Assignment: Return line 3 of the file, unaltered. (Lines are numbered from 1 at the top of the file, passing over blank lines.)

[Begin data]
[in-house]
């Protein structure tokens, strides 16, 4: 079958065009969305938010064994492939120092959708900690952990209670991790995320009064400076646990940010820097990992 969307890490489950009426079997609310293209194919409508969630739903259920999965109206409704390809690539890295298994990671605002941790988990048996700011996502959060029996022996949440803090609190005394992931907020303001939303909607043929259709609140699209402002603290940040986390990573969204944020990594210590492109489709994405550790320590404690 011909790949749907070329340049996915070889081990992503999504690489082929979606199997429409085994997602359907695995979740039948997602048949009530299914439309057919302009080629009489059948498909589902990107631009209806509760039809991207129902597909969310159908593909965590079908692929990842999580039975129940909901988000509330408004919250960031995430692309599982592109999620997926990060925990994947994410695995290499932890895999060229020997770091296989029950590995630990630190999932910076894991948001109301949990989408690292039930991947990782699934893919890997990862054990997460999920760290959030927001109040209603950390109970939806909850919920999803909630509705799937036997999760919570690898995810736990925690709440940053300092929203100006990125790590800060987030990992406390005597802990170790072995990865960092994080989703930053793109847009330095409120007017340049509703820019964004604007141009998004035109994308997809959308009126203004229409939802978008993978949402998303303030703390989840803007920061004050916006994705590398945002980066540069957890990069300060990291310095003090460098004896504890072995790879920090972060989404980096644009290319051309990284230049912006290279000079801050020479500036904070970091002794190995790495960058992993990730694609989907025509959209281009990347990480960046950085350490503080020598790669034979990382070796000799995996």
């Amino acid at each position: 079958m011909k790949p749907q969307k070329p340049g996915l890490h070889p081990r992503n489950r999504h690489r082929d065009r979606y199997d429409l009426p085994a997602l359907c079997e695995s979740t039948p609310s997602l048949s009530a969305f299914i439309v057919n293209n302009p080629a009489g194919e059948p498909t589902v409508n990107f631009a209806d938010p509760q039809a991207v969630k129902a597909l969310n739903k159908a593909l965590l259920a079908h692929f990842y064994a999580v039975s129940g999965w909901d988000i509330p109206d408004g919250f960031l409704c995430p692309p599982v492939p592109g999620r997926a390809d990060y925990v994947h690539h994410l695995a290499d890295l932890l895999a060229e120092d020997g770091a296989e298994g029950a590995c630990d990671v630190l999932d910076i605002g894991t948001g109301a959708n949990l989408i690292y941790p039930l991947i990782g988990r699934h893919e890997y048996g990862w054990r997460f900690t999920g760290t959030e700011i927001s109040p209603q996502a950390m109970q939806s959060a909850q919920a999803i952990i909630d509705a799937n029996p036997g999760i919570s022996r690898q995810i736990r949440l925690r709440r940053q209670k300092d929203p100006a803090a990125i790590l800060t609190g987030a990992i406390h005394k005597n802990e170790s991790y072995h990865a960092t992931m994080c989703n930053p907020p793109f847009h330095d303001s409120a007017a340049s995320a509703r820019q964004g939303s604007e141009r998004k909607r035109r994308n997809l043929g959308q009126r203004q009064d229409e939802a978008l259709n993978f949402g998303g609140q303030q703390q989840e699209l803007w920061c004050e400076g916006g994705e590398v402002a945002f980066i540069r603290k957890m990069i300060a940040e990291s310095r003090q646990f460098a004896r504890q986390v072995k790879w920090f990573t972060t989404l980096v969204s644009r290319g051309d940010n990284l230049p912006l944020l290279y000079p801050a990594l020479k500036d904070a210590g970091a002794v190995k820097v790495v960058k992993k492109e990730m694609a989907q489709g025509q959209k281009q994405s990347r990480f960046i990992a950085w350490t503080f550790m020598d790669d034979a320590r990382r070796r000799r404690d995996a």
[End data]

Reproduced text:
């Amino acid at each position: 079958m011909k790949p749907q969307k070329p340049g996915l890490h070889p081990r992503n489950r999504h690489r082929d065009r979606y199997d429409l009426p085994a997602l359907c079997e695995s979740t039948p609310s997602l048949s009530a969305f299914i439309v057919n293209n302009p080629a009489g194919e059948p498909t589902v409508n990107f631009a209806d938010p509760q039809a991207v969630k129902a597909l969310n739903k159908a593909l965590l259920a079908h692929f990842y064994a999580v039975s129940g999965w909901d988000i509330p109206d408004g919250f960031l409704c995430p692309p599982v492939p592109g999620r997926a390809d990060y925990v994947h690539h994410l695995a290499d890295l932890l895999a060229e120092d020997g770091a296989e298994g029950a590995c630990d990671v630190l999932d910076i605002g894991t948001g109301a959708n949990l989408i690292y941790p039930l991947i990782g988990r699934h893919e890997y048996g990862w054990r997460f900690t999920g760290t959030e700011i927001s109040p209603q996502a950390m109970q939806s959060a909850q919920a999803i952990i909630d509705a799937n029996p036997g999760i919570s022996r690898q995810i736990r949440l925690r709440r940053q209670k300092d929203p100006a803090a990125i790590l800060t609190g987030a990992i406390h005394k005597n802990e170790s991790y072995h990865a960092t992931m994080c989703n930053p907020p793109f847009h330095d303001s409120a007017a340049s995320a509703r820019q964004g939303s604007e141009r998004k909607r035109r994308n997809l043929g959308q009126r203004q009064d229409e939802a978008l259709n993978f949402g998303g609140q303030q703390q989840e699209l803007w920061c004050e400076g916006g994705e590398v402002a945002f980066i540069r603290k957890m990069i300060a940040e990291s310095r003090q646990f460098a004896r504890q986390v072995k790879w920090f990573t972060t989404l980096v969204s644009r290319g051309d940010n990284l230049p912006l944020l290279y000079p801050a990594l020479k500036d904070a210590g970091a002794v190995k820097v790495v960058k992993k492109e990730m694609a989907q489709g025509q959209k281009q994405s990347r990480f960046i990992a950085w350490t503080f550790m020598d790669d034979a320590r990382r070796r000799r404690d995996a």